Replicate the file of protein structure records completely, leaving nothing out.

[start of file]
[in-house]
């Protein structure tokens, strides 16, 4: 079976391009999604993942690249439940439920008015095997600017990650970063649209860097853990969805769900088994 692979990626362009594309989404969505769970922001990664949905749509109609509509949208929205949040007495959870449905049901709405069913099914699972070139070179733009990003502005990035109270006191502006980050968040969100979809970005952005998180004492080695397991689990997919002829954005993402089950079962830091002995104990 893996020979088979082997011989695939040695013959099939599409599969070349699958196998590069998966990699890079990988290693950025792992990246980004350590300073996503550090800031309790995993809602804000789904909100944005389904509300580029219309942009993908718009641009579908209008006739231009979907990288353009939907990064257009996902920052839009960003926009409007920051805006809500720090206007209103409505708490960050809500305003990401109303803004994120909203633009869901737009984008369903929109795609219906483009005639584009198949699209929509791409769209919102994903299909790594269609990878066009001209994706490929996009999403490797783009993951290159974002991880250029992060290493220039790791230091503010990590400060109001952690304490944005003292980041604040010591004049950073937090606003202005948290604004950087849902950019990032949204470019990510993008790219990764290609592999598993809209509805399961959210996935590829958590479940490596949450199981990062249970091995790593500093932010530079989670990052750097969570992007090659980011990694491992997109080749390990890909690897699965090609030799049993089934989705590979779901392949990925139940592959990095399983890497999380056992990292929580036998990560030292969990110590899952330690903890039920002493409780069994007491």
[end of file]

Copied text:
[in-house]
């Protein structure tokens, strides 16, 4: 079976391009999604993942690249439940439920008015095997600017990650970063649209860097853990969805769900088994 692979990626362009594309989404969505769970922001990664949905749509109609509509949208929205949040007495959870449905049901709405069913099914699972070139070179733009990003502005990035109270006191502006980050968040969100979809970005952005998180004492080695397991689990997919002829954005993402089950079962830091002995104990 893996020979088979082997011989695939040695013959099939599409599969070349699958196998590069998966990699890079990988290693950025792992990246980004350590300073996503550090800031309790995993809602804000789904909100944005389904509300580029219309942009993908718009641009579908209008006739231009979907990288353009939907990064257009996902920052839009960003926009409007920051805006809500720090206007209103409505708490960050809500305003990401109303803004994120909203633009869901737009984008369903929109795609219906483009005639584009198949699209929509791409769209919102994903299909790594269609990878066009001209994706490929996009999403490797783009993951290159974002991880250029992060290493220039790791230091503010990590400060109001952690304490944005003292980041604040010591004049950073937090606003202005948290604004950087849902950019990032949204470019990510993008790219990764290609592999598993809209509805399961959210996935590829958590479940490596949450199981990062249970091995790593500093932010530079989670990052750097969570992007090659980011990694491992997109080749390990890909690897699965090609030799049993089934989705590979779901392949990925139940592959990095399983890497999380056992990292929580036998990560030292969990110590899952330690903890039920002493409780069994007491």